session to hear his fiery, Johnny Win-
ter-inspired fire.
Robert Knoll: He hasn't been
around since time began; it just seems
that way. The former Albert Collins

sideman remains the Motor City's
best perpetrator of old-school Chica-
go blues.
Mimi Harris & the Snakes: Still
riding high on the release of their de-
but album earlier this year, this troupe
draws from lots of different musics for
a distinctive sound. And besides her
vocal prowess, Harris is one of the lo-
cal blues scene's best rhythm gui-
Mudpuppy featuring Paul Ran-
dolph: Randolph's bass solos are
worth the price of admission alone —
until you get an earful of Spoons
Brown's manic percussion playing. A
distinct Creole feel also sets this rel-
atively new group apart from the pack.
They'll release an album, Spoonful, in
James Wailin': Another longtimer,
singer and harmonica player, Wailin'

fronts one of the area's hardest rock-
ing blues outfits. The Howling Diab-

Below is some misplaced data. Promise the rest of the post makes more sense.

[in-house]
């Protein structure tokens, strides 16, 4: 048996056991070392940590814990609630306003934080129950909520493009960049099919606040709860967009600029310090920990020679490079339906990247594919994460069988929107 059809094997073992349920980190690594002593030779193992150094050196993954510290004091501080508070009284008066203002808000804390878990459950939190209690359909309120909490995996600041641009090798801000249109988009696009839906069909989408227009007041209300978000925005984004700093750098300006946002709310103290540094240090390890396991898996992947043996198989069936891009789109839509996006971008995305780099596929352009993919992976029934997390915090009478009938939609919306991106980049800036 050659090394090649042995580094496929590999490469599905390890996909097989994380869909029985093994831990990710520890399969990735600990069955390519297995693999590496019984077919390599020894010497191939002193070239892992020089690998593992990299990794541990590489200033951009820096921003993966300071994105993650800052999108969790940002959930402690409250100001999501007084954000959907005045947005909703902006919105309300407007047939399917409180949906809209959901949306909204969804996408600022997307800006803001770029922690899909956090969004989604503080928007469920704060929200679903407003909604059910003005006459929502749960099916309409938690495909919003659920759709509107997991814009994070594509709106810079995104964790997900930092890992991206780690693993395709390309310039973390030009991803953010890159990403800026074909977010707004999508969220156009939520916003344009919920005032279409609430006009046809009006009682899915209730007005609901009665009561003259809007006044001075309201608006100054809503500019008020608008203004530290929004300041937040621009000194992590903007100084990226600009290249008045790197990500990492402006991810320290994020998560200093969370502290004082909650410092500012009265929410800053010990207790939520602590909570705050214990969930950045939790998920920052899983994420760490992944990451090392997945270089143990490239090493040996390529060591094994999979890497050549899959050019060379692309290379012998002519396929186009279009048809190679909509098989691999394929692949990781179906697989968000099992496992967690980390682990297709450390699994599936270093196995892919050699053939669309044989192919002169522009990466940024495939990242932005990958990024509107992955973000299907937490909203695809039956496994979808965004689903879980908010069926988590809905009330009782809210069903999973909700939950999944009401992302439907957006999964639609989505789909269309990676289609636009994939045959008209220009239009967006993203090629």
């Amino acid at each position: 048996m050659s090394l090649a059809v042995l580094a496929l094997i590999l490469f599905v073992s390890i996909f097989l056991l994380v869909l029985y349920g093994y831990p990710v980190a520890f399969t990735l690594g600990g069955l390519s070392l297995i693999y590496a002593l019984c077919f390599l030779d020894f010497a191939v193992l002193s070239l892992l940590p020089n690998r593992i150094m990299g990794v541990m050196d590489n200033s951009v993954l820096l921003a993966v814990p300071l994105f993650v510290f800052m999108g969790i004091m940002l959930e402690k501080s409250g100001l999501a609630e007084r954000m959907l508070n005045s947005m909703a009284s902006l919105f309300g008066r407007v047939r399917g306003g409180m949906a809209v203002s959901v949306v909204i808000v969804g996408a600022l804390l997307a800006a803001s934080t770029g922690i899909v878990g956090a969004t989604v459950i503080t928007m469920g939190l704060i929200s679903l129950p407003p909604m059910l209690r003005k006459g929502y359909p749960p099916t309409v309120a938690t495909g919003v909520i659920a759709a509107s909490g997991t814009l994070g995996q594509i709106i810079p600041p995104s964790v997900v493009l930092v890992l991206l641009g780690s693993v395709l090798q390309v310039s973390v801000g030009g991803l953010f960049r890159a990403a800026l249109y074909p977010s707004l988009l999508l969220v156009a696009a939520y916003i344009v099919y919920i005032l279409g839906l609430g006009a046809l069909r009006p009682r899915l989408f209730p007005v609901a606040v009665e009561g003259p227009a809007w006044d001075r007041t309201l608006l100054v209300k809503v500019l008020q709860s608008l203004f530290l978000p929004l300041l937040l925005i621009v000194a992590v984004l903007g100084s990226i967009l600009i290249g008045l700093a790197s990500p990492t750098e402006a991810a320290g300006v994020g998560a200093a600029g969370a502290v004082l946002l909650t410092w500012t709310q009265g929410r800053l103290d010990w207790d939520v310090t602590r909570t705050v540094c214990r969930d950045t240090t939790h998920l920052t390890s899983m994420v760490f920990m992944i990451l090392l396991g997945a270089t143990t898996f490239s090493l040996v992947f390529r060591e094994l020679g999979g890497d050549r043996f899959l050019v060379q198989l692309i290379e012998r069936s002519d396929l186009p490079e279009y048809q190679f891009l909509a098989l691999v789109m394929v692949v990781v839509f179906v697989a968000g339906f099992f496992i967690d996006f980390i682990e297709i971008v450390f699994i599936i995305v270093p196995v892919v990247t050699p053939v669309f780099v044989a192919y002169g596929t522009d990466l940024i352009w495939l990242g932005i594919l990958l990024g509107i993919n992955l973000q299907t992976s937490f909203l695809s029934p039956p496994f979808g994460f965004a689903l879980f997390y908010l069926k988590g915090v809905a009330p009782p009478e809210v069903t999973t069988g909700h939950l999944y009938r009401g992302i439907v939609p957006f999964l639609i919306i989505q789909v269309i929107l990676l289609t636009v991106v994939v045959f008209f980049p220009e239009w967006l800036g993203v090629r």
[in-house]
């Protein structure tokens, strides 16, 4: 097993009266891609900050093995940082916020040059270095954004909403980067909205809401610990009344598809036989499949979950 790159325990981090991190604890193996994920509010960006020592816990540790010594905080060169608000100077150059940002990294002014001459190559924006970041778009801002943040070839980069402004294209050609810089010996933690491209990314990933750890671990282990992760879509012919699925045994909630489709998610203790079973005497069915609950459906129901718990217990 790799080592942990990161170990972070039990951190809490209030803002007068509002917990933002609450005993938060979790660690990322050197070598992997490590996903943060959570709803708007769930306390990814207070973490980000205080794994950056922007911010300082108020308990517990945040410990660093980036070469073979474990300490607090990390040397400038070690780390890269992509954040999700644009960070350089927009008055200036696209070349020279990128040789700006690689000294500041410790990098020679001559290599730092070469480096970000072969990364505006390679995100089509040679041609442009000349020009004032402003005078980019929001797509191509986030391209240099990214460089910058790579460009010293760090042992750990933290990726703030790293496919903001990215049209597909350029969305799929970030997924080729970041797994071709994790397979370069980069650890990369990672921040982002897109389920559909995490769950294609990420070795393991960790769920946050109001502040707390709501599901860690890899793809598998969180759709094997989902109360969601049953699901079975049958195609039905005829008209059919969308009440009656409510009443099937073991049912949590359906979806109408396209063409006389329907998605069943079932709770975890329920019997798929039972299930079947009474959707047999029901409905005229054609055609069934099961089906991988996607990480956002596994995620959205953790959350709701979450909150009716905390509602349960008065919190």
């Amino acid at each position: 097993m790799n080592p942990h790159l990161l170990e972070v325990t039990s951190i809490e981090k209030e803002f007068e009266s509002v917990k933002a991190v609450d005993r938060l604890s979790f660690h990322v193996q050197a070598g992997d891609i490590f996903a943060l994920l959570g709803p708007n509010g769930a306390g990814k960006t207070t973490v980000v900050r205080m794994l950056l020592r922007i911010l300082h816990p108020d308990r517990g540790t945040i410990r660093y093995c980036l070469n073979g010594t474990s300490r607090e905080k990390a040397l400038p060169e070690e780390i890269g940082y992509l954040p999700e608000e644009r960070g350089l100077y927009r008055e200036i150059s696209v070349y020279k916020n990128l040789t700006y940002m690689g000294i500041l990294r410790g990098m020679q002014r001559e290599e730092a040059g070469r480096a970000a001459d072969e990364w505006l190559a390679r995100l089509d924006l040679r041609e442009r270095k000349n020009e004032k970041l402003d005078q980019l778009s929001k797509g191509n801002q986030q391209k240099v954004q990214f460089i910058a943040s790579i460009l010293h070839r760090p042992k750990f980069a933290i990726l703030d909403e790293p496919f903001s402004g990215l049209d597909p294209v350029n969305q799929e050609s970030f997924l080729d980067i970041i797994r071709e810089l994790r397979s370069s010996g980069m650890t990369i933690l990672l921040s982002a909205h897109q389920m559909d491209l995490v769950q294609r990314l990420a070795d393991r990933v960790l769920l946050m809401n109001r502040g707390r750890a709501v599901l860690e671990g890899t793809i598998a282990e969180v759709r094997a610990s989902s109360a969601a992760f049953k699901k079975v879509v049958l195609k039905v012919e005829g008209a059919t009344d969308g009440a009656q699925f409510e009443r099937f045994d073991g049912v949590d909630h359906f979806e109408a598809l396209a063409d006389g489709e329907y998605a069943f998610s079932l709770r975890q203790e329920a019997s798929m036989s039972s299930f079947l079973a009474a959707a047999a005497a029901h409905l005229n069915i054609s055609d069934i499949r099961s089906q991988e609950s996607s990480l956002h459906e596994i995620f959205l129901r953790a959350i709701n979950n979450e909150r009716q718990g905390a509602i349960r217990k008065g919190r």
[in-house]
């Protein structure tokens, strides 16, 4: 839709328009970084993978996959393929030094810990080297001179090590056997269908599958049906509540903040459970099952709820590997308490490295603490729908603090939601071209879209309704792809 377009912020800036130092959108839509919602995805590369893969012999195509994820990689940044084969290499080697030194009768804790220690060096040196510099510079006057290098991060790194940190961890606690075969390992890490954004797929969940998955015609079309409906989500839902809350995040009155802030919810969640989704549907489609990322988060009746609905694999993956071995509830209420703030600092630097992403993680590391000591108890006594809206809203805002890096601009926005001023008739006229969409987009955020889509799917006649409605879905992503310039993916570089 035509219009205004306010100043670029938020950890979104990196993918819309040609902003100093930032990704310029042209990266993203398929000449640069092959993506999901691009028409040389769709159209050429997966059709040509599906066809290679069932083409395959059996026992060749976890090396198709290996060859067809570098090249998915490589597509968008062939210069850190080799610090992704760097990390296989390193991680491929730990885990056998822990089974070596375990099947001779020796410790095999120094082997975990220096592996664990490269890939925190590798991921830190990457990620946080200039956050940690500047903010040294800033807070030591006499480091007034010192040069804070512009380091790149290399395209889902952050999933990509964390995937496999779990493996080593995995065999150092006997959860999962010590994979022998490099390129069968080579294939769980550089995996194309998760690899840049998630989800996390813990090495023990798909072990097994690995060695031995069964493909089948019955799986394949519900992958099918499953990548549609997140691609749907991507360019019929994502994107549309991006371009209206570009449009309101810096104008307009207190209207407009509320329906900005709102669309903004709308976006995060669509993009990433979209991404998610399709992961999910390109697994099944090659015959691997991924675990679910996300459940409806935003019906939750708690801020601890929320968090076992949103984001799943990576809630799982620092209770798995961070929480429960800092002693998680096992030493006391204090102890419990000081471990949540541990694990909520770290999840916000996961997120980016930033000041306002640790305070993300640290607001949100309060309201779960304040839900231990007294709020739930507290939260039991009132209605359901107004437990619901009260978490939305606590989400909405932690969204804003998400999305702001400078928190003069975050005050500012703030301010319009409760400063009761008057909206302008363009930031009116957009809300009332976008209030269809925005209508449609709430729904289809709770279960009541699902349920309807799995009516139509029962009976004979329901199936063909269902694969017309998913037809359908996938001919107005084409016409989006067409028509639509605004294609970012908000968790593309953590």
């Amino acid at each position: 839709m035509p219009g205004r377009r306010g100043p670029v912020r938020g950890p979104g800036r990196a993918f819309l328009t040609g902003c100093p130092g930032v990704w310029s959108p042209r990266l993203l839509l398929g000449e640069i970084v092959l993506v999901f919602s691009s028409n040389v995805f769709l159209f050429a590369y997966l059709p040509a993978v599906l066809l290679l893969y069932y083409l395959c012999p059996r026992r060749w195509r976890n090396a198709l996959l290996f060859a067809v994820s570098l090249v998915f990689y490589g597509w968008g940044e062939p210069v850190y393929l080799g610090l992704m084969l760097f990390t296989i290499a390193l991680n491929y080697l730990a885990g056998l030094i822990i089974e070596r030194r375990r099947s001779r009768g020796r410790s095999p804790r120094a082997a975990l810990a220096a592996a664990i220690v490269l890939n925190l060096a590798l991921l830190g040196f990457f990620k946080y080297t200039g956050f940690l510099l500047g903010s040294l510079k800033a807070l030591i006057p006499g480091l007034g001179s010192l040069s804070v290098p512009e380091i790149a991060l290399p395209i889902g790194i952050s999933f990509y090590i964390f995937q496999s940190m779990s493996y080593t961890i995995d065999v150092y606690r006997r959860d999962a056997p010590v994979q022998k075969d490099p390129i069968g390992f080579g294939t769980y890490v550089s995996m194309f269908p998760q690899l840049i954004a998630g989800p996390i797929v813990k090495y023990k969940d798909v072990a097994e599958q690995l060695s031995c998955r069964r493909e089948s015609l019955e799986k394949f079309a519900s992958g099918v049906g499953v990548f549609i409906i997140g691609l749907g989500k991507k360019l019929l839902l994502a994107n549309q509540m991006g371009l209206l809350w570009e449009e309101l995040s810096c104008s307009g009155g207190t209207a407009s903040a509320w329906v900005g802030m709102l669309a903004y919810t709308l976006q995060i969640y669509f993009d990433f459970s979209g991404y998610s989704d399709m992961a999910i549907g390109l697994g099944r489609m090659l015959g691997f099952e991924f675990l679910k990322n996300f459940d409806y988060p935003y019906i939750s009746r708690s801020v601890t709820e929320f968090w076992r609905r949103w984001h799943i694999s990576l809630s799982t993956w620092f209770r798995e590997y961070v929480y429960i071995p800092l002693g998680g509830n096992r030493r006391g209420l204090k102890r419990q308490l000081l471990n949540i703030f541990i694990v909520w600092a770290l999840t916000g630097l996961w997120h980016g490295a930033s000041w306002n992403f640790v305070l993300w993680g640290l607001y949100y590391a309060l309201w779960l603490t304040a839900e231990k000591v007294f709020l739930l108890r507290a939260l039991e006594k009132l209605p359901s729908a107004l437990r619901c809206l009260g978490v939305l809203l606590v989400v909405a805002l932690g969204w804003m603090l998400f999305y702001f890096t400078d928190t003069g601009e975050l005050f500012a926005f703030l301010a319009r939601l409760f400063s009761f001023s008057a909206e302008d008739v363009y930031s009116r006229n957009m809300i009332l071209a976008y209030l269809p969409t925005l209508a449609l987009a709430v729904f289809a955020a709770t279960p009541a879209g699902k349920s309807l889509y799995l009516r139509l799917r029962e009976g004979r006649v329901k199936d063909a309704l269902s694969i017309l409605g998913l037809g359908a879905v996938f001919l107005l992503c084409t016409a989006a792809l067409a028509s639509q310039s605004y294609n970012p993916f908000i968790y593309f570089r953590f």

los — consistently one of Detroit's best
blues groups, an achievement since its
lineup has been anything but consis-
tent over the years. Longtimers. But
Jeff Grand lives up to his surname on
guitar, and Martin Gross remains one
of the best frontmen in town.
Jim McCarty & Mystery Train:
The former Detroit Wheels/Rockets
guitarist has left the Detroit Blues
Band to concentrate on his new band's
tougher, hard-rocking approach. One
sign he means business: he's standing
up again when he plays.
Randy Volin & the Sonic Blues:
A former guitarist in The Look, Volin's
new trio rocks the house but with def-
inite roots in the blues. Check out its
just released debut album, Used Gui-
tars. ❑